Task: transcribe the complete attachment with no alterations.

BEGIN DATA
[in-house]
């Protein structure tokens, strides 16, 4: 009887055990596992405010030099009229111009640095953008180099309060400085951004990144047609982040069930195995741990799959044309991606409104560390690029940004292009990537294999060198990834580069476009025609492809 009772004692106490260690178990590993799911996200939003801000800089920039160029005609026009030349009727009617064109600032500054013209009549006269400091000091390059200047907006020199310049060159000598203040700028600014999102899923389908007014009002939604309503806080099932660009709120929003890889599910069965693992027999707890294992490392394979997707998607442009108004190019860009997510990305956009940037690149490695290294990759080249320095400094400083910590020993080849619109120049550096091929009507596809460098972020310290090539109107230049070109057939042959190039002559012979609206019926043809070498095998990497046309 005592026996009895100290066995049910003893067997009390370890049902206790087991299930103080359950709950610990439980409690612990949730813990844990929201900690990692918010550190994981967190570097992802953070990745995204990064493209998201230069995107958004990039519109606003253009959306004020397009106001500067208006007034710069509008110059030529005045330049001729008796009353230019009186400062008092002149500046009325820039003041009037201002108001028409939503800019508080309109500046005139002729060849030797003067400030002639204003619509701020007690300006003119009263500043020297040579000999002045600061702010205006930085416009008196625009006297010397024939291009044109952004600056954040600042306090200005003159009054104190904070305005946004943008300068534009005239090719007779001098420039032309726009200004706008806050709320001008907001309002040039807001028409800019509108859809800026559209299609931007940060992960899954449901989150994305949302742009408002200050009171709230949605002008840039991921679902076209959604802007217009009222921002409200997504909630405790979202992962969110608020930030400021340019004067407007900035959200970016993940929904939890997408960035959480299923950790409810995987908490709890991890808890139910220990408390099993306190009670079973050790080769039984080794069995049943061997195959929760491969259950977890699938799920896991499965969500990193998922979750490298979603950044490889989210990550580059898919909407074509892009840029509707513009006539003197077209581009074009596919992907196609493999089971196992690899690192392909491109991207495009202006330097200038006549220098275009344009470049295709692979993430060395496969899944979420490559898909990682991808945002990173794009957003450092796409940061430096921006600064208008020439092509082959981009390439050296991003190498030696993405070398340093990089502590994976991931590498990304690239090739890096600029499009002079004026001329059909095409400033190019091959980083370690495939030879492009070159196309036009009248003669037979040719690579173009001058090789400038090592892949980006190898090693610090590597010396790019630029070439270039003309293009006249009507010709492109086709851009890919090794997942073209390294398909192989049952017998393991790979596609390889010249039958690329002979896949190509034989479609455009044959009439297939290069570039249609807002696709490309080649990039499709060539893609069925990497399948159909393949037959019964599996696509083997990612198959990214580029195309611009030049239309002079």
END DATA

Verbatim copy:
[in-house]
């Protein structure tokens, strides 16, 4: 009887055990596992405010030099009229111009640095953008180099309060400085951004990144047609982040069930195995741990799959044309991606409104560390690029940004292009990537294999060198990834580069476009025609492809 009772004692106490260690178990590993799911996200939003801000800089920039160029005609026009030349009727009617064109600032500054013209009549006269400091000091390059200047907006020199310049060159000598203040700028600014999102899923389908007014009002939604309503806080099932660009709120929003890889599910069965693992027999707890294992490392394979997707998607442009108004190019860009997510990305956009940037690149490695290294990759080249320095400094400083910590020993080849619109120049550096091929009507596809460098972020310290090539109107230049070109057939042959190039002559012979609206019926043809070498095998990497046309 005592026996009895100290066995049910003893067997009390370890049902206790087991299930103080359950709950610990439980409690612990949730813990844990929201900690990692918010550190994981967190570097992802953070990745995204990064493209998201230069995107958004990039519109606003253009959306004020397009106001500067208006007034710069509008110059030529005045330049001729008796009353230019009186400062008092002149500046009325820039003041009037201002108001028409939503800019508080309109500046005139002729060849030797003067400030002639204003619509701020007690300006003119009263500043020297040579000999002045600061702010205006930085416009008196625009006297010397024939291009044109952004600056954040600042306090200005003159009054104190904070305005946004943008300068534009005239090719007779001098420039032309726009200004706008806050709320001008907001309002040039807001028409800019509108859809800026559209299609931007940060992960899954449901989150994305949302742009408002200050009171709230949605002008840039991921679902076209959604802007217009009222921002409200997504909630405790979202992962969110608020930030400021340019004067407007900035959200970016993940929904939890997408960035959480299923950790409810995987908490709890991890808890139910220990408390099993306190009670079973050790080769039984080794069995049943061997195959929760491969259950977890699938799920896991499965969500990193998922979750490298979603950044490889989210990550580059898919909407074509892009840029509707513009006539003197077209581009074009596919992907196609493999089971196992690899690192392909491109991207495009202006330097200038006549220098275009344009470049295709692979993430060395496969899944979420490559898909990682991808945002990173794009957003450092796409940061430096921006600064208008020439092509082959981009390439050296991003190498030696993405070398340093990089502590994976991931590498990304690239090739890096600029499009002079004026001329059909095409400033190019091959980083370690495939030879492009070159196309036009009248003669037979040719690579173009001058090789400038090592892949980006190898090693610090590597010396790019630029070439270039003309293009006249009507010709492109086709851009890919090794997942073209390294398909192989049952017998393991790979596609390889010249039958690329002979896949190509034989479609455009044959009439297939290069570039249609807002696709490309080649990039499709060539893609069925990497399948159909393949037959019964599996696509083997990612198959990214580029195309611009030049239309002079």